JEFF SESSIONS, ATTORNEY GENERAL: Well, I have not met with any Russians at any time to discuss any political campaign. And those remarks are unbelievable to me and are false. And I don't have anything else to say about that. So thank you.
UNIDENTIFIED REPORTER: What about the calls for you to recuse yourself from your agency? (INAUDIBLE)
SESSIONS: Well, I've said that out, whenever it's appropriate I will recuse myself, there's no doubt about that. (END VIDEO CLIP)
HARLOW: All right. Look at what Jason Chaffetz, a top Republican, is tweeting this morning, calling on the attorney general to recuse himself and also clarify his testimony. We are covering this new -- this morning all of the new changing developments with Manu Raju on Capitol Hill, as well as, Sunlen Serfaty. And let me begin, as we await hearing from Democrat Chuck Schumer, what he has to say about all of this.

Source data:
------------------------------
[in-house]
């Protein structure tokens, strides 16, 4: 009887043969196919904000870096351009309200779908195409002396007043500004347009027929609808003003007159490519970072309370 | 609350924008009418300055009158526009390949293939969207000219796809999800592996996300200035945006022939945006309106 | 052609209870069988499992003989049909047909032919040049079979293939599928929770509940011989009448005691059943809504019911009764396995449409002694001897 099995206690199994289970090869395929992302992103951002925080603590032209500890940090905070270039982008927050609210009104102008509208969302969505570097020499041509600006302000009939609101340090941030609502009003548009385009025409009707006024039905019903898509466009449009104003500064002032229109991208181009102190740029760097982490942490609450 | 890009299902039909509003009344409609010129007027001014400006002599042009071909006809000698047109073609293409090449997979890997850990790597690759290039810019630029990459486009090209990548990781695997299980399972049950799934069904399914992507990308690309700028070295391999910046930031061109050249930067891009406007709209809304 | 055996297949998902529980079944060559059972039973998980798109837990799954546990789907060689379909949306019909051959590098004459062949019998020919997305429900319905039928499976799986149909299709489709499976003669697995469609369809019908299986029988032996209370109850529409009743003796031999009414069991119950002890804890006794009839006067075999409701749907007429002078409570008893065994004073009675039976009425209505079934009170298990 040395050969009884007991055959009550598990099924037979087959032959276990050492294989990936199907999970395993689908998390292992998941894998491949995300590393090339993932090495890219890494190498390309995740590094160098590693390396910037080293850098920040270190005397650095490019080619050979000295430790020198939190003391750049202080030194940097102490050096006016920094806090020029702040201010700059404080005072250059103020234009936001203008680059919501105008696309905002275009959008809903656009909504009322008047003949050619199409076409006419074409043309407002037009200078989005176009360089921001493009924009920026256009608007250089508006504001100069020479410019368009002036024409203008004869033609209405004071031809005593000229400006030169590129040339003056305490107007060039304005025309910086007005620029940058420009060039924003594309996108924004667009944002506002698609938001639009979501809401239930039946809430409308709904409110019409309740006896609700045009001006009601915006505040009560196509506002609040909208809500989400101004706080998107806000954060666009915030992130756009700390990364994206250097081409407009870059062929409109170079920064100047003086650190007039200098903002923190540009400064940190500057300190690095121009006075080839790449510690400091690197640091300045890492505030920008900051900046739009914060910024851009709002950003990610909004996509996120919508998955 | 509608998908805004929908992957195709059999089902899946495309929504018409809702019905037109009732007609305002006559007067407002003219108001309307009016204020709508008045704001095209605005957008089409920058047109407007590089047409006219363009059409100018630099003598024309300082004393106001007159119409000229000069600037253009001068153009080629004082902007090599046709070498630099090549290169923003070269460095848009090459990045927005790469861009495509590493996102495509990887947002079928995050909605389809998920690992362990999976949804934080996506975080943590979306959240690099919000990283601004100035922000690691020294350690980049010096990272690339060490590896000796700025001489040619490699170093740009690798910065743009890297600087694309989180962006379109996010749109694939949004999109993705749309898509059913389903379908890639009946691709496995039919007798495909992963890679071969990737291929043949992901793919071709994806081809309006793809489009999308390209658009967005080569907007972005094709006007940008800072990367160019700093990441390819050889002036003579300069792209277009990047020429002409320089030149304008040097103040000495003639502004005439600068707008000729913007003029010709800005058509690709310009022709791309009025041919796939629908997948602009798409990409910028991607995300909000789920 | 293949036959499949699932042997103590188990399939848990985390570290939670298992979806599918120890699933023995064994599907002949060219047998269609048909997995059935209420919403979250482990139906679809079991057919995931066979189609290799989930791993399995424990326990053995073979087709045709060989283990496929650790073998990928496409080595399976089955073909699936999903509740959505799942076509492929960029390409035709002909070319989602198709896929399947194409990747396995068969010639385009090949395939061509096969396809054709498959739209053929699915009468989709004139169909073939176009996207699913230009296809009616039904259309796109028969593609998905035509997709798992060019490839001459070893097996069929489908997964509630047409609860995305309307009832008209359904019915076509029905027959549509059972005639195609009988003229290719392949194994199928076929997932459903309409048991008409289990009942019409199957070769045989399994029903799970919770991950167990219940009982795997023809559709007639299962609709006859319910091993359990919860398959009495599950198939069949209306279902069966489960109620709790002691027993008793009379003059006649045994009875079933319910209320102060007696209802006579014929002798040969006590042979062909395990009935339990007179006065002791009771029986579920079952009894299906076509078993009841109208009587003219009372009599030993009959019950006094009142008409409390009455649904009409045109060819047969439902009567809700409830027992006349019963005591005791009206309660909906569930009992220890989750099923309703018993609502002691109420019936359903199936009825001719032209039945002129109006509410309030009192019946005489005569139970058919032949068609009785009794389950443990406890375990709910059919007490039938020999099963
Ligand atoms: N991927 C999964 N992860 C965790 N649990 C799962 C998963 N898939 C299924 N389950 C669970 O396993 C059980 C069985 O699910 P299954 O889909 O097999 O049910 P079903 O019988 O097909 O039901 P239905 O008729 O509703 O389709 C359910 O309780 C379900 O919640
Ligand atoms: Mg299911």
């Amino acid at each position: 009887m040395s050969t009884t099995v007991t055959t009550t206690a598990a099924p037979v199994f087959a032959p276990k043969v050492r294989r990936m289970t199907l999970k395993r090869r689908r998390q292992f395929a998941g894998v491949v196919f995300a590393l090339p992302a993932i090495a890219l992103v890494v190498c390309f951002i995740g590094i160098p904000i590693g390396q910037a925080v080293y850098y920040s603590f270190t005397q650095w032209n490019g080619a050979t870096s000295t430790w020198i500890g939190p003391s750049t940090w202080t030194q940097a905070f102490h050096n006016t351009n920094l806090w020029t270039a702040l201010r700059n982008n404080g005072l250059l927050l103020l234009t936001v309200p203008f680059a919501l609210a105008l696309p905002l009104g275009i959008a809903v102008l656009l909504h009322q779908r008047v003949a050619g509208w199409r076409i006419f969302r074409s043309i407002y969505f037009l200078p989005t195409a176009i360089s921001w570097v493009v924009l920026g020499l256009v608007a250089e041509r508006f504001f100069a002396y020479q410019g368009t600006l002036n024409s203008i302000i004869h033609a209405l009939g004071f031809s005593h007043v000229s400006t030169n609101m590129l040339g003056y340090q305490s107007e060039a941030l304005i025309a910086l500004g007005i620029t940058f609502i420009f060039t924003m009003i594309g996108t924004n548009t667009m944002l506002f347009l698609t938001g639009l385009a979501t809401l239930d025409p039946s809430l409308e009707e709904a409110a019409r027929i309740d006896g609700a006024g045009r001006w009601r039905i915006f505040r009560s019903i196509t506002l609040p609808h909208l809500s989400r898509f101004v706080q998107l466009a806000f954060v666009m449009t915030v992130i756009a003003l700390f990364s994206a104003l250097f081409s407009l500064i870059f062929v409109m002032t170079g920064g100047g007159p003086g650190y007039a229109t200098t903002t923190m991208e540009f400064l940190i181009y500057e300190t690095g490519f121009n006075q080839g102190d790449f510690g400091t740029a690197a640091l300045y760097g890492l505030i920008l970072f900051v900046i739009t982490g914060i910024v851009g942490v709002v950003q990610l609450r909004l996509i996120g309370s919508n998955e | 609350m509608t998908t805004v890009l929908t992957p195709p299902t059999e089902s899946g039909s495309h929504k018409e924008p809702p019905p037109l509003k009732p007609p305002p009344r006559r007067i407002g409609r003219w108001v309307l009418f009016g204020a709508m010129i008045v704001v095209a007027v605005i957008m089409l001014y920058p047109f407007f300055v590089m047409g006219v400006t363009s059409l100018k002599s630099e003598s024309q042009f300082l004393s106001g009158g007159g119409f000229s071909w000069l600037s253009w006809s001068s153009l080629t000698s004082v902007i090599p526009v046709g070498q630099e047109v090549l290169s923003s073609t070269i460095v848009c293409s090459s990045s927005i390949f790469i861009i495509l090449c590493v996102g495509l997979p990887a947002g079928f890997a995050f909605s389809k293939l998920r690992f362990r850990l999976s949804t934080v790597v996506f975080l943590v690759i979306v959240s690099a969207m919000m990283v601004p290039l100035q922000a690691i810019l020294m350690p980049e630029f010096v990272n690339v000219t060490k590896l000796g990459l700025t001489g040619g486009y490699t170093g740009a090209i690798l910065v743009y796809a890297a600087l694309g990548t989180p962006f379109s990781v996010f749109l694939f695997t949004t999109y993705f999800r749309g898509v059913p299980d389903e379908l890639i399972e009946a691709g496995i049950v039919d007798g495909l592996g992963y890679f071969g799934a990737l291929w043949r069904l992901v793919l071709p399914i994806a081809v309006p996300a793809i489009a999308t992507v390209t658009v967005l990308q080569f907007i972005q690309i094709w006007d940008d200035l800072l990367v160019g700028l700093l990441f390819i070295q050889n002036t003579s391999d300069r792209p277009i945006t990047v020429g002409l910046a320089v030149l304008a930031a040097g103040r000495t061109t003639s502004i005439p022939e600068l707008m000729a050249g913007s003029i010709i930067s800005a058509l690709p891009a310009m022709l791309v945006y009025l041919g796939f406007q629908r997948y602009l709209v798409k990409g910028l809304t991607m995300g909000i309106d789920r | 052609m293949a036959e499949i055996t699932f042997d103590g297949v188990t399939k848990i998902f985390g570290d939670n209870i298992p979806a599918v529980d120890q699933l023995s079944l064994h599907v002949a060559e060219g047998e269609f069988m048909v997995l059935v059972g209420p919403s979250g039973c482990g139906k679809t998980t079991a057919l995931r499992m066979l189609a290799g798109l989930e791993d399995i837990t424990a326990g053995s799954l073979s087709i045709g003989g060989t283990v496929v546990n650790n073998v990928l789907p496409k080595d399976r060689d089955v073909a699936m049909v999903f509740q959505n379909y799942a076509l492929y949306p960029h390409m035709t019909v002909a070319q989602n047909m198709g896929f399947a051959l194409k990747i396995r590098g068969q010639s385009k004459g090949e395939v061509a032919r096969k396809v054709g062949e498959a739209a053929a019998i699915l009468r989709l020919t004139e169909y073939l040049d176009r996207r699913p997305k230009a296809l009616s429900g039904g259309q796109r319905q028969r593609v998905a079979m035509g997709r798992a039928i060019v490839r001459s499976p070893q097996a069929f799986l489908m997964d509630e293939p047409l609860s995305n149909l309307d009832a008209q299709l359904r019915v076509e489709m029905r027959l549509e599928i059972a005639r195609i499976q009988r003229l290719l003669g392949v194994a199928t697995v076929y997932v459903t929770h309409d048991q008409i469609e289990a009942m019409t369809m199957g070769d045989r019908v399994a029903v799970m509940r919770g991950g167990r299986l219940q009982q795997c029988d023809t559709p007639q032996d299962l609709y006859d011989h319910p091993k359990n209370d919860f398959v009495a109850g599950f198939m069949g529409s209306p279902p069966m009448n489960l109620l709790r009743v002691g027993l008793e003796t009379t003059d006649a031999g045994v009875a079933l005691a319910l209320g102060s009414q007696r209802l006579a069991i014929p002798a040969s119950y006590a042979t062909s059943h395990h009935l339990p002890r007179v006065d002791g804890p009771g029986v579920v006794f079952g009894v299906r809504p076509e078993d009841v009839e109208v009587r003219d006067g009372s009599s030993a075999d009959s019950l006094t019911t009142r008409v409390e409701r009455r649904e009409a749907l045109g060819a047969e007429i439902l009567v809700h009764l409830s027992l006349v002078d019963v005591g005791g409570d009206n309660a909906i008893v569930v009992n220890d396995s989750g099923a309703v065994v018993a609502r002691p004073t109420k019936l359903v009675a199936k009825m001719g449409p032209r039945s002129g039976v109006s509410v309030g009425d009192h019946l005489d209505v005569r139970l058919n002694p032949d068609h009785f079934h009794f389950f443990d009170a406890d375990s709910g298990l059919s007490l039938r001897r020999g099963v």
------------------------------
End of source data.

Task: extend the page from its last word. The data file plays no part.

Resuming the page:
Let me begin with Manu. There is a growing chorus of Republicans, leading Republicans saying this is not OK, Sessions must recuse himself.
MANU RAJU, CNN SENIOR CONGRESSIONAL REPORTER: Yes, that's right. They're saying he should recuse himself but they're not going as far as saying that there should be an independent prosecutor, what a lot of Democrats are calling for, either for an independent prosecutor or to resign altogether. Instead, they're saying, it is time for him to step aside.
Would there couple of key Republicans in the last hour, pushing for this recusal, including Raul Labrador, who's a top conservative, a member of the House Freedom Caucus, a member of the House Judiciary Committee, saying it's time for Sessions to recuse himself to avoid any of these questions about a conflict to ensure there's integrity in this investigation. The FBI is conducting about these alleged contacts between the Trump campaign and the Russian officials during the presidential election season.